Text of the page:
Thursday, December 27, 2012

Creature of the Month - The Berkeley Toad by Dr. Bob Curran


In many folklore traditions, the toad is something of an ambivalent creature. On the one hand, it is considered to be repellent and often becomes a symbol of foulness and evil – perhaps its very appearance hints at it being malignant and poisonous. And yet on the other hand <and in many Eastern cultures> it is associated with wisdom and “knowing”. Toads are thought to have lived for many centuries and in that time have acquired much knowledge. It was therefore considered to be the wisest of creatures and parts of its body could be used for special purposes. For example, a dried toad’s tongue might be used to incite either love or lust in a woman whilst a bone from its leg might be used to “calm fevers” of various sorts.  To this end several local Toad Fairs, were held in parts of Dorset in England at which parts of toads or tiny statues of toads were sold as a protection against or cure for various ailments. |Live toads were also sold and it was said that such a creature, worn in a muslin bag about the neck was an infallible cure for scrofula or King’s Evil. Sometimes the head of a toad would be put into a bag and placed against the patient’s bare chest which they would then have to carry under their clothing for a specified time. No illness or fever could then cause them harm. Furthermore, when cut open, toads supposedly contained a small object known as a Toadstone. When ground down and mixed into a drink, this substance was an infallible antidote for all known poisons <including the bite of another toad>. Materials purporting to be Toadstones were readily on sale in places such as Stalbridge in Dorset. Somewhere in remote England or in some distant part of Continental Europe, it was believed, there was a toad with a massive jewel in its skull. If an individual could acquire that jewel, he or she would also hold all the knowledge of the world including the words that God had used to fashion reality. Ancient European alchemists were supposed to hunt for that jewel during medieval times as it would also confer immortality on whoever found it.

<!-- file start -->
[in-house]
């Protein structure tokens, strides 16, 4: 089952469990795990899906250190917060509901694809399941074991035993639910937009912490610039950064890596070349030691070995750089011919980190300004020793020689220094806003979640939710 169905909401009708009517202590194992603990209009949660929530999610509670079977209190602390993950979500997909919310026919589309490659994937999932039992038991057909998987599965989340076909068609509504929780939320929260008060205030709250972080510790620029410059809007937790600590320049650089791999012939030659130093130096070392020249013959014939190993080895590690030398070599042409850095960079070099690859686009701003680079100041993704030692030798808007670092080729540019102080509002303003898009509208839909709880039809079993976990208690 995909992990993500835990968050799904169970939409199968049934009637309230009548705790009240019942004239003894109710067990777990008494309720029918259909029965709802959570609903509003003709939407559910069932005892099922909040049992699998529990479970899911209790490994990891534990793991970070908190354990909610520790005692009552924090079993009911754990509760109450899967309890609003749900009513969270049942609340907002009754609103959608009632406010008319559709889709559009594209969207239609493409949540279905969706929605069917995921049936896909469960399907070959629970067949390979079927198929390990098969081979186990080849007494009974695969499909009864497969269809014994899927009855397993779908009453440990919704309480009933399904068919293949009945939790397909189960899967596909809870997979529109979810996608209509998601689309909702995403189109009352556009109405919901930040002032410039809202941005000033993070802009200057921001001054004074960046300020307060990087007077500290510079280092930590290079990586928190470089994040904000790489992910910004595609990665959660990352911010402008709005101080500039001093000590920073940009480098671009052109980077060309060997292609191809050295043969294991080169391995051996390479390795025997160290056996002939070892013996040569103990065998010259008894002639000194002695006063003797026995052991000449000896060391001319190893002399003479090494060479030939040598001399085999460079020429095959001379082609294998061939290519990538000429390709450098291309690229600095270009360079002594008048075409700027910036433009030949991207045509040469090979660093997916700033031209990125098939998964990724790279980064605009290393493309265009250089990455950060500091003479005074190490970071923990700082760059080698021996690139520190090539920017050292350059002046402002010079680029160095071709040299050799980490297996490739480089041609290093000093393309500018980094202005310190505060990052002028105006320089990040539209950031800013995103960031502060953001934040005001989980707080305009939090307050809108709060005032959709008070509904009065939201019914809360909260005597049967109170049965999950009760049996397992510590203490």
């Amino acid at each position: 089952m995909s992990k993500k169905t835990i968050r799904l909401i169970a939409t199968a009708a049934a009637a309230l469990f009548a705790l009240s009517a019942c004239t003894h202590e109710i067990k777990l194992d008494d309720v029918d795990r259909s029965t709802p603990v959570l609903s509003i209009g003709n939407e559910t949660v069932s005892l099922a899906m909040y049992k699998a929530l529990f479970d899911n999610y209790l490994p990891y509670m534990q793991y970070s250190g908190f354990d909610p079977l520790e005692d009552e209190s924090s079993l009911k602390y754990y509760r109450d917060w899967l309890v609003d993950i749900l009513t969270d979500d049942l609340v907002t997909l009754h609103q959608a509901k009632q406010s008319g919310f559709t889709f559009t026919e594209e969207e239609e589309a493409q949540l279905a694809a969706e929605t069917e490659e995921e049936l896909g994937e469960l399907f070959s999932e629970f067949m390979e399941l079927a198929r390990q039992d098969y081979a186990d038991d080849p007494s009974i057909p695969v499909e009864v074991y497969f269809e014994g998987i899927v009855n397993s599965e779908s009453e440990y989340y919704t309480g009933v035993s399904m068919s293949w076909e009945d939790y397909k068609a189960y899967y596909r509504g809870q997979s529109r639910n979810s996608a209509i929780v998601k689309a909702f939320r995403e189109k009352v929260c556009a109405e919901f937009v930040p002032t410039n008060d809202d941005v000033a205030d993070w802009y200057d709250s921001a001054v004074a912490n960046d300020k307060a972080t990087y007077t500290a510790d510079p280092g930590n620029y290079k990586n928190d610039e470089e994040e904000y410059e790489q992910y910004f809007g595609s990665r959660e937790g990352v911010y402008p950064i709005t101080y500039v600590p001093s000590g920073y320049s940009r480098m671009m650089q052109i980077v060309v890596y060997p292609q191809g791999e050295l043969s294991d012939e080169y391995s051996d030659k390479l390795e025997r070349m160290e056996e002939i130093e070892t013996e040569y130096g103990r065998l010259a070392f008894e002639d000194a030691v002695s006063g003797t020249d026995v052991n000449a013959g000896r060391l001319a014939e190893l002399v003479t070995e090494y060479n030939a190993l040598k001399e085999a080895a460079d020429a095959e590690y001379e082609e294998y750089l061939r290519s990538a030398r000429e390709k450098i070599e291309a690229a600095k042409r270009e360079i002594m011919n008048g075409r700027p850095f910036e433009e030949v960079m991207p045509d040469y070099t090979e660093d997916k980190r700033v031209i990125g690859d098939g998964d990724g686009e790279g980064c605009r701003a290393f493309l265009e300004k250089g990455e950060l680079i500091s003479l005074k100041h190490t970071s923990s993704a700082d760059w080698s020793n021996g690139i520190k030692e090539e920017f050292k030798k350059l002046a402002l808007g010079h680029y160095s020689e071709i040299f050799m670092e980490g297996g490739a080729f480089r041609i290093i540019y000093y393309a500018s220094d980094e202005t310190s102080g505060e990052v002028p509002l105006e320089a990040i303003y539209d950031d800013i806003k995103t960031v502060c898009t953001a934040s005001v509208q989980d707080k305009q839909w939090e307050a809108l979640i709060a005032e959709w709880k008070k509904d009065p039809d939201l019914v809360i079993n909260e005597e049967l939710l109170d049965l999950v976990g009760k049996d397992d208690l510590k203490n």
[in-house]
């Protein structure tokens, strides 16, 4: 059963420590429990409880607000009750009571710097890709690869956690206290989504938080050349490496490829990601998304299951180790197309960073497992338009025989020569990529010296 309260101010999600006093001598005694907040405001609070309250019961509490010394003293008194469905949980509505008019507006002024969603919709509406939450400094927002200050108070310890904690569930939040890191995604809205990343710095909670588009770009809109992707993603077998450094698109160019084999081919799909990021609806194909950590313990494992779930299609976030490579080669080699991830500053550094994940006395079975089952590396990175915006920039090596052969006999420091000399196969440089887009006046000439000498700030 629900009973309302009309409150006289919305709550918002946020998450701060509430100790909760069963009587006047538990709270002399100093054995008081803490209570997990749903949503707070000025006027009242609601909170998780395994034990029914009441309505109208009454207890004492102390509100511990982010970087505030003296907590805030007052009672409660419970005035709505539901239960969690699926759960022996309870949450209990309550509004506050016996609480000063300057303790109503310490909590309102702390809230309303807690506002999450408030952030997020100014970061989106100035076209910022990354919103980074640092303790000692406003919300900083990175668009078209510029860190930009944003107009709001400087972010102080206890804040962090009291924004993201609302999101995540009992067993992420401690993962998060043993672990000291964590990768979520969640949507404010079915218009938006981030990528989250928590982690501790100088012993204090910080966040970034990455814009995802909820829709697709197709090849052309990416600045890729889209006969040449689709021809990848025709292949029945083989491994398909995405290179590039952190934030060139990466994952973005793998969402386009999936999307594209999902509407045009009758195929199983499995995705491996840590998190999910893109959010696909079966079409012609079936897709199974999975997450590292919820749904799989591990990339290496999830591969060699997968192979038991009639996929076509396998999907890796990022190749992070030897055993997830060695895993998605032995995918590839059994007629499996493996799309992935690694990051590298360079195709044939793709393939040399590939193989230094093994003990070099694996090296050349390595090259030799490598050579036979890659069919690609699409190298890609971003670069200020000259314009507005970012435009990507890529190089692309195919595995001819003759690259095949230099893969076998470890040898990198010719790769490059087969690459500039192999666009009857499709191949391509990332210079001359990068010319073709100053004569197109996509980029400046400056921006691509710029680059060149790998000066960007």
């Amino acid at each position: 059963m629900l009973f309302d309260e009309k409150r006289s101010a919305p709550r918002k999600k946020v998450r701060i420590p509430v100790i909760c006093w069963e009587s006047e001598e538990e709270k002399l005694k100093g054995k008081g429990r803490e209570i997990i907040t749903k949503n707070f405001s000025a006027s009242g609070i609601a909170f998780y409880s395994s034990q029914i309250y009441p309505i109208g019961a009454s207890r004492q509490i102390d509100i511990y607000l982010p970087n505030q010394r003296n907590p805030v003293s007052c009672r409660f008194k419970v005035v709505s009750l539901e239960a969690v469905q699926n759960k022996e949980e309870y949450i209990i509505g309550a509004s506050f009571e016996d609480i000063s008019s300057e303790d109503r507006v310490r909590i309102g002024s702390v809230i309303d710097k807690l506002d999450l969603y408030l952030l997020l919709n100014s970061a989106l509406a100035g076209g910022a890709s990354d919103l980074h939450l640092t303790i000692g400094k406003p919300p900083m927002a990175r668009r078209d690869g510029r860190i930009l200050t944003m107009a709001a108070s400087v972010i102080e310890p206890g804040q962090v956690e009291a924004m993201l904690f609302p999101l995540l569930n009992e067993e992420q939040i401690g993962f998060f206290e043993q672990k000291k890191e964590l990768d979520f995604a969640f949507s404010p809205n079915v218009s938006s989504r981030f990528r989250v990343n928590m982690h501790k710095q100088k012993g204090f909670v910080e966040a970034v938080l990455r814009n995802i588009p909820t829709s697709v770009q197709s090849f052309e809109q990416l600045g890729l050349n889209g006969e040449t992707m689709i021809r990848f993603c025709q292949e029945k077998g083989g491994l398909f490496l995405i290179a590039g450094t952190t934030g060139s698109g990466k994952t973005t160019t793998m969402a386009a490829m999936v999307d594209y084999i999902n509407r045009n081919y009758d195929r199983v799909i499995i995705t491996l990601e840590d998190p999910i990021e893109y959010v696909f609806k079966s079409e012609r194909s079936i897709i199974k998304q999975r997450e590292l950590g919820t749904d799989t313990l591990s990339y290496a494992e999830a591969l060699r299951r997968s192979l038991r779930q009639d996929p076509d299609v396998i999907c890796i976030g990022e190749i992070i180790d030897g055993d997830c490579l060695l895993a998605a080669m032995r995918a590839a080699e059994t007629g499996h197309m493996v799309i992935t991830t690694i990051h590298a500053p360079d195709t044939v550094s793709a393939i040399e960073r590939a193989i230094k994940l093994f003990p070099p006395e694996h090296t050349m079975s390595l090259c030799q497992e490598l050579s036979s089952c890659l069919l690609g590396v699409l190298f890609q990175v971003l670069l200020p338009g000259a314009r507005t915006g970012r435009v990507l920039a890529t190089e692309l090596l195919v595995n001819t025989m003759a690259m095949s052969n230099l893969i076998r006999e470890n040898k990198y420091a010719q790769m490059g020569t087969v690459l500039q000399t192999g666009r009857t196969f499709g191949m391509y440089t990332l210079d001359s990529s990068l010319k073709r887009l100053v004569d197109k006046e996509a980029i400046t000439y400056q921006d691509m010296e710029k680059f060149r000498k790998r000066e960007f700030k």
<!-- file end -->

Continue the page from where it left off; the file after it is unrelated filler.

It was also believed that carrying the bones of a toad would give the individual power over other animals. In Cambridgeshire in England a secret society of Toadmen was formed and it was said that its members had power over any horse and could make it do whatever they wished. The mystery of how they acquired this power remains a secret but it was thought to involve the bones of a toad sewn into their clothing.